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ex-sero or exĕro , rŭi, rtum, 3,
I.v. a.; to stretch out or forth, to thrust out, put forth, to take out (mostly post-Aug.).
B. In partic., of parts of the body, exsertus, a, um, protruding from the dress, bare, uncovered: dextris humeris exsertis, bared, * Caes. B. G. 7, 50, 2; cf. Verg. A. 1, 492; Stat. Ach. 1, 346; cf. “transf. of the person: exsertus humero,Sil. 8, 587; “and in Greek construction: exserti ingentes humeros,Stat. Th. 4, 235: “unum exserta latus Camilla,Verg. A. 11, 649: “truces exserta manus,Val. Fl. 2, 207; also absol.: “exsertique manus vesana Cethegi,tucked up, prepared for the fight, Luc. 2, 543: “Latona,Stat. Th. 9, 681.—
II. Trop.
A. In gen.: “exseram in librum tuum jus, quod dedisti,will avail myself of, make use of, Plin. Ep. 8, 7, 2: “secreta mentis ore exserit,discloses, Sen. Herc. Oet. 255.—
B. In partic., to reveal, show, with an object-clause, Phaedr. 1, 12, 2: “paulatim principem exseruit,” i. e. showed himself as, Suet. Tib. 33. —Hence, exsertus (exert- ), a, um, P. a.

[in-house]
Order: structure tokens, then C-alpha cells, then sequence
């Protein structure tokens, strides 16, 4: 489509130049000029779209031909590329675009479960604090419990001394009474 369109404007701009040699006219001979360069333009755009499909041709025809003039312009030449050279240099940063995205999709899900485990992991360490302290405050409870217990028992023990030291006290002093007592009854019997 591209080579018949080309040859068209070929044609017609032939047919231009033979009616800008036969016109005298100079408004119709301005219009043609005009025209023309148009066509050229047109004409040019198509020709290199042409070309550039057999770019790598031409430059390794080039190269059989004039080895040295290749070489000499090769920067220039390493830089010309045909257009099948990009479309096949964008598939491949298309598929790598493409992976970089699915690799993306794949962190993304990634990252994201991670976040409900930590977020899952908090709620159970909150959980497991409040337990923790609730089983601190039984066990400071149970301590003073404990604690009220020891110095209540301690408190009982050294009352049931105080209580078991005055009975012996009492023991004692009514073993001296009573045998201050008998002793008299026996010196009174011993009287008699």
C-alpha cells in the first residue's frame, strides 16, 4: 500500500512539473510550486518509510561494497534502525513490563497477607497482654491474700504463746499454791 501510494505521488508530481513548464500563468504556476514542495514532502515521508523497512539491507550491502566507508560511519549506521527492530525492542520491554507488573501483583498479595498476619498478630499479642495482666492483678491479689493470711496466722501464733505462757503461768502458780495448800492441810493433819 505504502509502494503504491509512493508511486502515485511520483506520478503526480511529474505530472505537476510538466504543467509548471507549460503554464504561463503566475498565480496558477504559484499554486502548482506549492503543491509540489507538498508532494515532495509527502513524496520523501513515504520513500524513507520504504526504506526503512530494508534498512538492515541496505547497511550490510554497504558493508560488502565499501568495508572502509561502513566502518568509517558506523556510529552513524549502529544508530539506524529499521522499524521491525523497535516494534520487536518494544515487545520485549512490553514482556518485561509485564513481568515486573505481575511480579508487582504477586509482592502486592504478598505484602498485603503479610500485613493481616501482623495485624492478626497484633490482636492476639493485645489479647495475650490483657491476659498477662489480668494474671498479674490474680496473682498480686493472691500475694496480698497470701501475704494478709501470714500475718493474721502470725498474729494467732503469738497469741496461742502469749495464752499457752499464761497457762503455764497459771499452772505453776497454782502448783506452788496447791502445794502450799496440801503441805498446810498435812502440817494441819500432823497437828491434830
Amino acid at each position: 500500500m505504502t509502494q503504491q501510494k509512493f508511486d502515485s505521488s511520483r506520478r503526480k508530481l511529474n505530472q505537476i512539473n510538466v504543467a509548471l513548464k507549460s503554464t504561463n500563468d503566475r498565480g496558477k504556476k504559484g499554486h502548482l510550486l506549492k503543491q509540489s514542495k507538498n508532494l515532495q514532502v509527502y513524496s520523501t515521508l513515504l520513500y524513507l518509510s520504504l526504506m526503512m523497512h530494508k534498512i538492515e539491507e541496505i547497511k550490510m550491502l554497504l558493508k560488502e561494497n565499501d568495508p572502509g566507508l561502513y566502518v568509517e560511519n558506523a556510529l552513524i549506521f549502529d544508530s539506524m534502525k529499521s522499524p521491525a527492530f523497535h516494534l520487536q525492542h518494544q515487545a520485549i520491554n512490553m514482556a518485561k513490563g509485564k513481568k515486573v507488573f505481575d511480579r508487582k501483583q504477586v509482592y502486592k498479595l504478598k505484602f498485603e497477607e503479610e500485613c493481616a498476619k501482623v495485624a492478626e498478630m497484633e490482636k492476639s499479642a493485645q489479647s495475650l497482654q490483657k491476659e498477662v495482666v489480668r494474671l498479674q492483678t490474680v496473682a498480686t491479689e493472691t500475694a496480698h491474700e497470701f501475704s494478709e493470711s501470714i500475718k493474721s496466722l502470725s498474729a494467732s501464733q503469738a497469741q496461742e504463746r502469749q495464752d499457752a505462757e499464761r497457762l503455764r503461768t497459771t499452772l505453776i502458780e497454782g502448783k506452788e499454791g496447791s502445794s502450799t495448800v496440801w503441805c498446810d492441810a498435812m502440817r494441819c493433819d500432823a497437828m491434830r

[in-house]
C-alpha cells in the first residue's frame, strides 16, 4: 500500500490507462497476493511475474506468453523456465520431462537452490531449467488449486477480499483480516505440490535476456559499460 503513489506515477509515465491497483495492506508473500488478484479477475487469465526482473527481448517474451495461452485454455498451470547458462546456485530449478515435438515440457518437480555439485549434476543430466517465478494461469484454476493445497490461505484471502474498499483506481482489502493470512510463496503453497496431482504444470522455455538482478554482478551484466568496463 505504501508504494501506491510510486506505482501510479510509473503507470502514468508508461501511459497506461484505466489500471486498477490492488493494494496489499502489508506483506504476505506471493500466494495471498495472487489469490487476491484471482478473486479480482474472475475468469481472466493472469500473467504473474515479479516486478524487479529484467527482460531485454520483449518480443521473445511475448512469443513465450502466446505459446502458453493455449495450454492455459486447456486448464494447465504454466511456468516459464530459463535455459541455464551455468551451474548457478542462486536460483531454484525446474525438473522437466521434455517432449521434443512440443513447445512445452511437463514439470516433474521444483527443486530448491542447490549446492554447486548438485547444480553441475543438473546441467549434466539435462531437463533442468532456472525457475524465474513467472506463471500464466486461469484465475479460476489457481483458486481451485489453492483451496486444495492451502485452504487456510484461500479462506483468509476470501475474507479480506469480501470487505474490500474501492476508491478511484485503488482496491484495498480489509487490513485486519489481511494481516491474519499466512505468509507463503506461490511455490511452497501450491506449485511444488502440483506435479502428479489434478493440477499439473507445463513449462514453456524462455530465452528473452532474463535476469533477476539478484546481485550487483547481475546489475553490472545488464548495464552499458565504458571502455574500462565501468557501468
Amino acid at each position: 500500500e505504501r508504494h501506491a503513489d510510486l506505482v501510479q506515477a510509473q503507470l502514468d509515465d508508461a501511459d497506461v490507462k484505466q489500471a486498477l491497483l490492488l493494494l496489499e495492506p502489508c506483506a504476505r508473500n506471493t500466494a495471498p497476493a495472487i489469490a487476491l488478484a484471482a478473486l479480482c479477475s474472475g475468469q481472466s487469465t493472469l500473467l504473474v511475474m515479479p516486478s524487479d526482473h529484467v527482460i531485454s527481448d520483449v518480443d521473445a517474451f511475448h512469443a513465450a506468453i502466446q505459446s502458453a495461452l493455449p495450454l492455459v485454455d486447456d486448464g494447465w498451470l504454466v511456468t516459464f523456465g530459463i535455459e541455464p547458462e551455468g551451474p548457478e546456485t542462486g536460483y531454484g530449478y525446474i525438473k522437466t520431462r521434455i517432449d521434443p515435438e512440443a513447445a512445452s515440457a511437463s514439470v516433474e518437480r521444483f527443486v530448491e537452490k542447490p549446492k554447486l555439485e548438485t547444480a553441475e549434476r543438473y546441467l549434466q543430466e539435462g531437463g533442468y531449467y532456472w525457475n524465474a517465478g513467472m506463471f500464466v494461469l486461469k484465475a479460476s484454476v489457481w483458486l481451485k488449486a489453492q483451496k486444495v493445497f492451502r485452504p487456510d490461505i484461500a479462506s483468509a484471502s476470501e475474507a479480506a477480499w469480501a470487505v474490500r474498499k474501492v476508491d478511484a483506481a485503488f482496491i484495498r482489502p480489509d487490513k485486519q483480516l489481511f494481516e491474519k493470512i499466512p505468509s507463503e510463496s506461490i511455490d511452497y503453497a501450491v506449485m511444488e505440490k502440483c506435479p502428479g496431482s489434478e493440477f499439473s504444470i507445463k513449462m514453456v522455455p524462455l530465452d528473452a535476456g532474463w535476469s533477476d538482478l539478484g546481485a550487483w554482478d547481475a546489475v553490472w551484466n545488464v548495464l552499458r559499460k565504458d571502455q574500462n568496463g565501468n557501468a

A. Thrust forth, projecting: “dentes apro, elephanto, etc.,Plin. 11, 37, 61, § 160.—
B. Open, evident, conspicuous: “exserto bello,Stat. S. 5, 2, 39: “cachinnus,” i. e. unrestrained, loud, App. M. 1, p. 103, 15: “exsertior opera,Pacat. Paneg. ad Theod. 35. —Adv.: exserte (acc. to B.), openly, clearly, loudly: “clamitans,App. M. 1, p. 109: “jubet,Tert. ad Uxor. 2, 1.—Comp.: “consurgere,Amm. 16, 12.—Sup.: “egit tribunatum (with severissime),very strictly, rigorously, Spart. Sev. 3.
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